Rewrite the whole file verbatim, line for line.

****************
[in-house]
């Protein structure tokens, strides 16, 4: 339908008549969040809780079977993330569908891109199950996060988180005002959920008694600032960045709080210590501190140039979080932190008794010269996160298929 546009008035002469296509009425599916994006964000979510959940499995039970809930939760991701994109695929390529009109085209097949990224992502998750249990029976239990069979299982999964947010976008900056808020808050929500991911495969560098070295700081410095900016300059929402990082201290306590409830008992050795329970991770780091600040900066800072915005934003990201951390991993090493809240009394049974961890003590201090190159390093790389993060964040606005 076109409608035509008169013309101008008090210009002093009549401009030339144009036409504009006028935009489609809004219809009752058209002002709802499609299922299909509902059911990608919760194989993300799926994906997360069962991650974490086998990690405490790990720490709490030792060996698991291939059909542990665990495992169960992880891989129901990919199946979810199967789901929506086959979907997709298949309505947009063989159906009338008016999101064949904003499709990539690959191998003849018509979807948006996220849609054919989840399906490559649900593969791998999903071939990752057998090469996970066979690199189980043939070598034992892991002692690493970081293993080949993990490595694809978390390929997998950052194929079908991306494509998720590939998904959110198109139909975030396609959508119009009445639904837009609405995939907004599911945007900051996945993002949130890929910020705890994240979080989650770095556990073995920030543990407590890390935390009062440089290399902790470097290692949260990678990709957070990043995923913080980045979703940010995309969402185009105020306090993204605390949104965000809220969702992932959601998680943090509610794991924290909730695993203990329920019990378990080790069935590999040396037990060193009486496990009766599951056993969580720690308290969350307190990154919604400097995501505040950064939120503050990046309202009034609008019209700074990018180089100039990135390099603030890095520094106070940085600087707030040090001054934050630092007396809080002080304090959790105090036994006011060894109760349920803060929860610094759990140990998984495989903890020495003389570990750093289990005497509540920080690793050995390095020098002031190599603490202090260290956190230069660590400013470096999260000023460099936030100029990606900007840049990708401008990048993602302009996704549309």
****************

[in-house]
């Protein structure tokens, strides 16, 4: 339908008549969040809780079977993330569908891109199950996060988180005002959920008694600032960045709080210590501190140039979080932190008794010269996160298929 546009008035002469296509009425599916994006964000979510959940499995039970809930939760991701994109695929390529009109085209097949990224992502998750249990029976239990069979299982999964947010976008900056808020808050929500991911495969560098070295700081410095900016300059929402990082201290306590409830008992050795329970991770780091600040900066800072915005934003990201951390991993090493809240009394049974961890003590201090190159390093790389993060964040606005 076109409608035509008169013309101008008090210009002093009549401009030339144009036409504009006028935009489609809004219809009752058209002002709802499609299922299909509902059911990608919760194989993300799926994906997360069962991650974490086998990690405490790990720490709490030792060996698991291939059909542990665990495992169960992880891989129901990919199946979810199967789901929506086959979907997709298949309505947009063989159906009338008016999101064949904003499709990539690959191998003849018509979807948006996220849609054919989840399906490559649900593969791998999903071939990752057998090469996970066979690199189980043939070598034992892991002692690493970081293993080949993990490595694809978390390929997998950052194929079908991306494509998720590939998904959110198109139909975030396609959508119009009445639904837009609405995939907004599911945007900051996945993002949130890929910020705890994240979080989650770095556990073995920030543990407590890390935390009062440089290399902790470097290692949260990678990709957070990043995923913080980045979703940010995309969402185009105020306090993204605390949104965000809220969702992932959601998680943090509610794991924290909730695993203990329920019990378990080790069935590999040396037990060193009486496990009766599951056993969580720690308290969350307190990154919604400097995501505040950064939120503050990046309202009034609008019209700074990018180089100039990135390099603030890095520094106070940085600087707030040090001054934050630092007396809080002080304090959790105090036994006011060894109760349920803060929860610094759990140990998984495989903890020495003389570990750093289990005497509540920080690793050995390095020098002031190599603490202090260290956190230069660590400013470096999260000023460099936030100029990606900007840049990708401008990048993602302009996704549309």